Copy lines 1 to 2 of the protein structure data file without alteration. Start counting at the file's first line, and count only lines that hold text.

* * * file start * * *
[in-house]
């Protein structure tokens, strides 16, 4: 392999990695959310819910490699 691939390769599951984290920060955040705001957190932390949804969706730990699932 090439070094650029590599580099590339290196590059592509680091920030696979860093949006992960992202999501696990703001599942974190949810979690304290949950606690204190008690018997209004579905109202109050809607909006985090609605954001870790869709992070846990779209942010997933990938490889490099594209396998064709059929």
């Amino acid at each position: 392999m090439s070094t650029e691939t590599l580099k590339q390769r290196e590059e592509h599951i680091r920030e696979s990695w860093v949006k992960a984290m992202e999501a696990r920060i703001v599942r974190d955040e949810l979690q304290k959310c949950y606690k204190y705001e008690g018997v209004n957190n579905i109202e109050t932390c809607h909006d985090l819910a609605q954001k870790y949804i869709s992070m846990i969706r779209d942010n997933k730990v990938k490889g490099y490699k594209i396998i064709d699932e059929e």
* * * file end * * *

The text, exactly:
[in-house]
């Protein structure tokens, strides 16, 4: 392999990695959310819910490699 691939390769599951984290920060955040705001957190932390949804969706730990699932 090439070094650029590599580099590339290196590059592509680091920030696979860093949006992960992202999501696990703001599942974190949810979690304290949950606690204190008690018997209004579905109202109050809607909006985090609605954001870790869709992070846990779209942010997933990938490889490099594209396998064709059929």